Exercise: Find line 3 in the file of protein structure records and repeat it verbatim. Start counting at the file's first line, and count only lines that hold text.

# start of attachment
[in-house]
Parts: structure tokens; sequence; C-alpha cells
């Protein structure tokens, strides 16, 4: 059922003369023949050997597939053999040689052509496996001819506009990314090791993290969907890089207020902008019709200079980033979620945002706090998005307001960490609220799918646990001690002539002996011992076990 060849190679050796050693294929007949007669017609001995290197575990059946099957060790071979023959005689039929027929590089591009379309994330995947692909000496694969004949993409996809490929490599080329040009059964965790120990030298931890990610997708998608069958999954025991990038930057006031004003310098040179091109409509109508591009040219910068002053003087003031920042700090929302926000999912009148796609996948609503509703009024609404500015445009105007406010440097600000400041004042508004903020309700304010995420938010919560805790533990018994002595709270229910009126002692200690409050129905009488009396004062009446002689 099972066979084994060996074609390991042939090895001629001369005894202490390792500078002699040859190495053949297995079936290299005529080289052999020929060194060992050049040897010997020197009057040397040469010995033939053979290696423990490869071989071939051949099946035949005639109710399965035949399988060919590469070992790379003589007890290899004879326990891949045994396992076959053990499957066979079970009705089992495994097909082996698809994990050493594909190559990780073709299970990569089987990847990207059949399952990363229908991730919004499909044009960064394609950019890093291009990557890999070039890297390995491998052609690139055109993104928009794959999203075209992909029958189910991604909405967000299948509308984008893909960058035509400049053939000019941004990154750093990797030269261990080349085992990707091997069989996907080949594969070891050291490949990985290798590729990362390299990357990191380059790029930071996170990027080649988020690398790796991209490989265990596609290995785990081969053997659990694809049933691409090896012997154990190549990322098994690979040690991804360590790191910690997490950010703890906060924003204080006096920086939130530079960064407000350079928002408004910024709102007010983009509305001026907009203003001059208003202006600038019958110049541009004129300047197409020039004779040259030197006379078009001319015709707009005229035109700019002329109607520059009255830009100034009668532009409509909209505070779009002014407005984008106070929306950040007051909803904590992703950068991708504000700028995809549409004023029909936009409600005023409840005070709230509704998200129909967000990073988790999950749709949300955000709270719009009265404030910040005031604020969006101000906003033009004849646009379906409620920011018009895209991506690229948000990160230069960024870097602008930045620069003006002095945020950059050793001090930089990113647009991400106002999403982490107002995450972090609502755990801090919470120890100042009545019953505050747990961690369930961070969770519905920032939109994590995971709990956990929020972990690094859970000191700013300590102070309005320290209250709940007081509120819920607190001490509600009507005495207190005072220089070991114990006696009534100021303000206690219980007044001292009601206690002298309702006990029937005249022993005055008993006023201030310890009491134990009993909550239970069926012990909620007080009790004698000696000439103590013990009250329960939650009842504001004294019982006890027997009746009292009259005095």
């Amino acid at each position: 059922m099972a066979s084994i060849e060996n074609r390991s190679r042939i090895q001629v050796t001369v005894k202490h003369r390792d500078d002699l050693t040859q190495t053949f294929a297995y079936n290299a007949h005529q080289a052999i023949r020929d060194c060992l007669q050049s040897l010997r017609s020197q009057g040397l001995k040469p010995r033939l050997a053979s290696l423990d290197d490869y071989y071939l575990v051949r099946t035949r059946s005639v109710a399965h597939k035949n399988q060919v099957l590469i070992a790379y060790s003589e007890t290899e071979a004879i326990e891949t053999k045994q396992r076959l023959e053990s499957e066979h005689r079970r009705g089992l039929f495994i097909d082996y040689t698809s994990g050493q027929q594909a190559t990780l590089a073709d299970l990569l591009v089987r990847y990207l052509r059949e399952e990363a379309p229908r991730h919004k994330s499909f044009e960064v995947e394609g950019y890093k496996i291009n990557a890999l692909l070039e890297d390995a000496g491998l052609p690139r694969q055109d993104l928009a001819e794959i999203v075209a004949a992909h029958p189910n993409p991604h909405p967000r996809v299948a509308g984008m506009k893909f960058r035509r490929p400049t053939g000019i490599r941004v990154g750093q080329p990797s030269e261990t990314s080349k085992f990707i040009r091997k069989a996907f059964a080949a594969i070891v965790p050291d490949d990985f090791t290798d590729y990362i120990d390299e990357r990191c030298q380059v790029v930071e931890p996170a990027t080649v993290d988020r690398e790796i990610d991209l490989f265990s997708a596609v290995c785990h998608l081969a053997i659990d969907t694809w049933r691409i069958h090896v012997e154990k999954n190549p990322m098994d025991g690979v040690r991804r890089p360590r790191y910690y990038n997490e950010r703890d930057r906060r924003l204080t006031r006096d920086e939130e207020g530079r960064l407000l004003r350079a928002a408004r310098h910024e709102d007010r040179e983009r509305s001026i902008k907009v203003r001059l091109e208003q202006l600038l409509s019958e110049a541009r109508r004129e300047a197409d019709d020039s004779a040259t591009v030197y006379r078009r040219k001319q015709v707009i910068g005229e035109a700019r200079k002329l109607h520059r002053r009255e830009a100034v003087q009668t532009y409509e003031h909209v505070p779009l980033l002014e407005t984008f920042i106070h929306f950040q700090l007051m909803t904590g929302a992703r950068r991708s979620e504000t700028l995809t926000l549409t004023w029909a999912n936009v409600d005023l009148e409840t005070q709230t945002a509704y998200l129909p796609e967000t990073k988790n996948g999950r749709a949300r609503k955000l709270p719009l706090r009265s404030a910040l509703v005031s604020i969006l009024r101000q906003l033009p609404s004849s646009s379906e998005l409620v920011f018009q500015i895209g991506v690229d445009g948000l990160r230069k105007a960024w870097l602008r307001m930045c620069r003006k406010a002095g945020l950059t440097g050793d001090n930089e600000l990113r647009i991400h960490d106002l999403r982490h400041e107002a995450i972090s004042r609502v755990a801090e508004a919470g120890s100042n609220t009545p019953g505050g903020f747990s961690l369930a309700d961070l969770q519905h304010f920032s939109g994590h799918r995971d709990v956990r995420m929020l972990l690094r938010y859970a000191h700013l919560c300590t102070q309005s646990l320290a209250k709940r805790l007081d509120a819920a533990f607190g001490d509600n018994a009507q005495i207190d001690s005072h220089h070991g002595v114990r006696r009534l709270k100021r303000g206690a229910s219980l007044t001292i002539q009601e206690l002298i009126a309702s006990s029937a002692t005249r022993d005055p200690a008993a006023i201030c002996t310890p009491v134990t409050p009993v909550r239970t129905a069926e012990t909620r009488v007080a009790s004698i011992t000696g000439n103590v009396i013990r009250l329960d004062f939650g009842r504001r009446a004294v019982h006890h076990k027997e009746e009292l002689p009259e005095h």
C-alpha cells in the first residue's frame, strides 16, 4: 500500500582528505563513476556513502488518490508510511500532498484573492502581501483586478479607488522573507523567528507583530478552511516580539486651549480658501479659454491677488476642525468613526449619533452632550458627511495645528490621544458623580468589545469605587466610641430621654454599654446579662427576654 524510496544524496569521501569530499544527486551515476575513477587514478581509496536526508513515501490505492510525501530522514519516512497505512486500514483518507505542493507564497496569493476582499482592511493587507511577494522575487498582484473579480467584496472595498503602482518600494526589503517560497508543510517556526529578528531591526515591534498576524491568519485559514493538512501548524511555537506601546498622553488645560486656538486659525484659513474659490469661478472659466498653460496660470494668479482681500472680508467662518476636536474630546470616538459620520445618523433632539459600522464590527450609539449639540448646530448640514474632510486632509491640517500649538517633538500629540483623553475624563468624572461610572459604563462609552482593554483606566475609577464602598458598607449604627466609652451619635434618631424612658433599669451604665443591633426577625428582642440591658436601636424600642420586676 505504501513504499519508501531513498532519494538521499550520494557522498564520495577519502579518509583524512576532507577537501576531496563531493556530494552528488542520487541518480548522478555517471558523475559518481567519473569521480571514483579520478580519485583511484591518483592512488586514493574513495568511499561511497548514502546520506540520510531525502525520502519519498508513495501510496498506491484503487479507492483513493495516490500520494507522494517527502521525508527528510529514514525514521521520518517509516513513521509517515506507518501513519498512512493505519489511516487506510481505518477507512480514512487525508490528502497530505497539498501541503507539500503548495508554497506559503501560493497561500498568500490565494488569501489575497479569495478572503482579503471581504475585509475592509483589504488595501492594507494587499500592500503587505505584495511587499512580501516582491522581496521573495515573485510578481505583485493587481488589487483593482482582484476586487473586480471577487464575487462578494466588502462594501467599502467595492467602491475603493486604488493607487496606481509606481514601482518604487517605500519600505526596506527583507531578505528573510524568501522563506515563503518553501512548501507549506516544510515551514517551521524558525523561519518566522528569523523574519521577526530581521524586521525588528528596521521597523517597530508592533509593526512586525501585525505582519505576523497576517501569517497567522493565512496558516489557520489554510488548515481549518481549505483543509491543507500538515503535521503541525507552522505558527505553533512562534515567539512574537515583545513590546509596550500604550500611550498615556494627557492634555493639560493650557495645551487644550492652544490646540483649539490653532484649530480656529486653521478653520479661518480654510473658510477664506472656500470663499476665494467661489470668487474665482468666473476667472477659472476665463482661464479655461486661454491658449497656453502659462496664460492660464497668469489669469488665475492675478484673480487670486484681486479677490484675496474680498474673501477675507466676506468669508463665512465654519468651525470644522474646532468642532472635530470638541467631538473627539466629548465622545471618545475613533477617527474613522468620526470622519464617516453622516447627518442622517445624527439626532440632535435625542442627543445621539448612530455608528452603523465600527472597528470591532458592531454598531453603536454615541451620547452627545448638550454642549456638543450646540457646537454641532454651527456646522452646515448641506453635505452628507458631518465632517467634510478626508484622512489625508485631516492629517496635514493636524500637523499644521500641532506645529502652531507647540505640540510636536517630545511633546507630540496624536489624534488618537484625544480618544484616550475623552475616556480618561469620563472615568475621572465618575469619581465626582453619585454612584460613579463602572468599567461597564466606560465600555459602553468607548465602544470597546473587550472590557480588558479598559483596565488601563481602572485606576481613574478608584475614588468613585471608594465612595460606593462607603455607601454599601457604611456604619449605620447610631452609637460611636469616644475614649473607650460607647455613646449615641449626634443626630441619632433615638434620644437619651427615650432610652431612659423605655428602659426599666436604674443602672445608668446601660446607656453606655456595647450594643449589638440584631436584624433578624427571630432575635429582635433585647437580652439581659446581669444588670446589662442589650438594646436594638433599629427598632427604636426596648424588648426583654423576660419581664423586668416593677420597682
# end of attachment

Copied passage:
């Protein structure tokens, strides 16, 4: 059922003369023949050997597939053999040689052509496996001819506009990314090791993290969907890089207020902008019709200079980033979620945002706090998005307001960490609220799918646990001690002539002996011992076990 060849190679050796050693294929007949007669017609001995290197575990059946099957060790071979023959005689039929027929590089591009379309994330995947692909000496694969004949993409996809490929490599080329040009059964965790120990030298931890990610997708998608069958999954025991990038930057006031004003310098040179091109409509109508591009040219910068002053003087003031920042700090929302926000999912009148796609996948609503509703009024609404500015445009105007406010440097600000400041004042508004903020309700304010995420938010919560805790533990018994002595709270229910009126002692200690409050129905009488009396004062009446002689 099972066979084994060996074609390991042939090895001629001369005894202490390792500078002699040859190495053949297995079936290299005529080289052999020929060194060992050049040897010997020197009057040397040469010995033939053979290696423990490869071989071939051949099946035949005639109710399965035949399988060919590469070992790379003589007890290899004879326990891949045994396992076959053990499957066979079970009705089992495994097909082996698809994990050493594909190559990780073709299970990569089987990847990207059949399952990363229908991730919004499909044009960064394609950019890093291009990557890999070039890297390995491998052609690139055109993104928009794959999203075209992909029958189910991604909405967000299948509308984008893909960058035509400049053939000019941004990154750093990797030269261990080349085992990707091997069989996907080949594969070891050291490949990985290798590729990362390299990357990191380059790029930071996170990027080649988020690398790796991209490989265990596609290995785990081969053997659990694809049933691409090896012997154990190549990322098994690979040690991804360590790191910690997490950010703890906060924003204080006096920086939130530079960064407000350079928002408004910024709102007010983009509305001026907009203003001059208003202006600038019958110049541009004129300047197409020039004779040259030197006379078009001319015709707009005229035109700019002329109607520059009255830009100034009668532009409509909209505070779009002014407005984008106070929306950040007051909803904590992703950068991708504000700028995809549409004023029909936009409600005023409840005070709230509704998200129909967000990073988790999950749709949300955000709270719009009265404030910040005031604020969006101000906003033009004849646009379906409620920011018009895209991506690229948000990160230069960024870097602008930045620069003006002095945020950059050793001090930089990113647009991400106002999403982490107002995450972090609502755990801090919470120890100042009545019953505050747990961690369930961070969770519905920032939109994590995971709990956990929020972990690094859970000191700013300590102070309005320290209250709940007081509120819920607190001490509600009507005495207190005072220089070991114990006696009534100021303000206690219980007044001292009601206690002298309702006990029937005249022993005055008993006023201030310890009491134990009993909550239970069926012990909620007080009790004698000696000439103590013990009250329960939650009842504001004294019982006890027997009746009292009259005095």